Are you getting ready to finish off those college applications? Maybe you're not quite there yet, but you're thinking ahead? Before you hit "submit," you should know just how important presenting your extracurriculars is in the admissions process!
Nearly every college application has questions regarding the applicant’s extracurricular activities. It can be difficult to determine which activities and organizations impress universities since admissions officers are human beings with their own biases and interests. However, a universally accepted notion is that someone who uses their downtime in an area that they are passionate about is a constructive and motivated individual.
Are you worried you don’t have any extracurricular activities because you weren’t involved in sports or clubs at school? Don’t be! Extracurricular activities are often things you regularly partake in outside of the classroom, such as ballet, community service, writing comics or attending youth group.
It isn’t so much about the activity itself, but the commitment and the passion. Here are some ways that you can make your listed extracurricular activities count.
- Elaboration is key. It isn’t enough to list that you were involved in something (or even 10 things!) What’s important is that you show the passion behind what you did. What did you learn while reporting for the paper? How did mentoring a younger classmate change your life? Why did you continue to stick it out when the going got tough in your debate club?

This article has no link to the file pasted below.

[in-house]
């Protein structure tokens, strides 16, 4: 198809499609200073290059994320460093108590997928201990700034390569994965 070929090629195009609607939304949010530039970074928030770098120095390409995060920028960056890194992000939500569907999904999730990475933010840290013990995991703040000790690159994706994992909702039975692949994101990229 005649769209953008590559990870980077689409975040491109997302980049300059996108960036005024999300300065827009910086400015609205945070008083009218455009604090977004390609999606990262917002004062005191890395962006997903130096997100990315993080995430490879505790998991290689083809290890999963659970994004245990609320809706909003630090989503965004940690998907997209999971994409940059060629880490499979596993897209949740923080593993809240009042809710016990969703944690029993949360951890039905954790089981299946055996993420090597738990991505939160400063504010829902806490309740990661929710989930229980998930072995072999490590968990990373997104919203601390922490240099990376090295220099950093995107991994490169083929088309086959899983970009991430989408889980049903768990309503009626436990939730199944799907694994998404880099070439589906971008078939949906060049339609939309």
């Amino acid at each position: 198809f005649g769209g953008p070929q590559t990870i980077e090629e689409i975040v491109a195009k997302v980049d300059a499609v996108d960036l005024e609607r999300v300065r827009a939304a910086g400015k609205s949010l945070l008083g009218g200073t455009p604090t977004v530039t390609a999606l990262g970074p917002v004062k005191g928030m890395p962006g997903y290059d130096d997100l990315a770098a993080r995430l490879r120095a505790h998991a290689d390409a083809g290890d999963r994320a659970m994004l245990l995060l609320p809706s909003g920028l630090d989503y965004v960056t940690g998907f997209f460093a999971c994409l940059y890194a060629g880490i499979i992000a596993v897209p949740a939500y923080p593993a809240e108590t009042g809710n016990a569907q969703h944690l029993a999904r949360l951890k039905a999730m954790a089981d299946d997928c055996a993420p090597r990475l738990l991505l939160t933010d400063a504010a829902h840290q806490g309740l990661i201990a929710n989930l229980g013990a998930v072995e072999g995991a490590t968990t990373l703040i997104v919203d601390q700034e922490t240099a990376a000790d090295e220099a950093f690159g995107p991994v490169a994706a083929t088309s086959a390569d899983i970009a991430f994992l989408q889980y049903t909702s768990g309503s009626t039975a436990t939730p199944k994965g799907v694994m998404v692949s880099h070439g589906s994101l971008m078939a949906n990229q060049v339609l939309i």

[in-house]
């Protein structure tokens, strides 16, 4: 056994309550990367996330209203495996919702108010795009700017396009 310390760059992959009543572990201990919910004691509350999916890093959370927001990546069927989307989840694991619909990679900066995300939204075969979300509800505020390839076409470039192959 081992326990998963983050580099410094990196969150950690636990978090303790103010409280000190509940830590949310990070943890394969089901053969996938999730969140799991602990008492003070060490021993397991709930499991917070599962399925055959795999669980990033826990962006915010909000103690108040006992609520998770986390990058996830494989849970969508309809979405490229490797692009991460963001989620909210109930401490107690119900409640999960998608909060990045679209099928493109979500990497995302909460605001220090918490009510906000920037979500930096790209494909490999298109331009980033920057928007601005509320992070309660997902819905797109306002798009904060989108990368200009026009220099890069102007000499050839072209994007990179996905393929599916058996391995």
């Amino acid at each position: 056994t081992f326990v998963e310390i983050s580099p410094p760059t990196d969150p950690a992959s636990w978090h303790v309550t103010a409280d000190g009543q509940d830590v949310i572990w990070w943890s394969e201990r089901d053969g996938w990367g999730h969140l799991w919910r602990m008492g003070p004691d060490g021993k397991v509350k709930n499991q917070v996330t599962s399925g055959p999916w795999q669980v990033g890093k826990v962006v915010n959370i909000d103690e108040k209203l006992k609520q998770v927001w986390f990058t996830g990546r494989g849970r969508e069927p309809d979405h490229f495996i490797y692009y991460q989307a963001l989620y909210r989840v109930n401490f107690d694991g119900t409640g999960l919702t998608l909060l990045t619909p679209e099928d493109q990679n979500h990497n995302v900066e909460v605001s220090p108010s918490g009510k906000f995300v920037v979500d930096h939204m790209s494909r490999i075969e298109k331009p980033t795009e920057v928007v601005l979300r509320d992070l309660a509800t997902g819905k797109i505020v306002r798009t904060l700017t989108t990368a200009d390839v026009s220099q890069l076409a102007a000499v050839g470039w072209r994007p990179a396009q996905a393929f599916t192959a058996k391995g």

- Point out any leadership roles. Were you the editor of your school yearbook? Were you the team captain of your basketball team? Did you lead the church choir? Even if you only were involved in one extracurricular activity throughout your academic career, possessing a leadership role shows that you retain qualities of a teacher, a team player and someone who isn’t afraid to put in a little extra work.
- Connect the dots when possible. If one of your extracurricular activities is something you want to keep participating in during college, say so! Better yet, if you engaged in academic organizations in high school affiliated with the area of study you plan on getting your degree in, show off your experience. Extra points for sharing any awards or recognitions you received.
- Timelines are crucial. Take the time to detail not only the amount of months or years you devoted to these activities, but how many hours or days a week you spent on them. Nothing says commitment like cold, hard facts.
- Don't leave out one-time events. Just because you only did it once, doesn’t mean it doesn’t count! If you devoted time to organizing a city festival or putting on a gaming tournament for a charity, that is still an extracurricular activity.
- Unconventional interests can make you stand out. Have you spent years teaching yourself to play the bagpipes? Do you go birding every month? Do you log countless weekend hours learning the art of coding? Are you learning how to brew beer? Is people watching something you enjoy, and if so, have you ever observed passerby and invented backstories for them? Admissions wants to hear about it!
- Jobs and chores also count. If you are helping your family out by caring for your siblings or bringing in a little extra cash, that is certainly not something you want to forget to mention. This shows that you are a person of character that can handle the juggling of school/work balance. While some struggle with this as college students, you will be a step ahead of the game.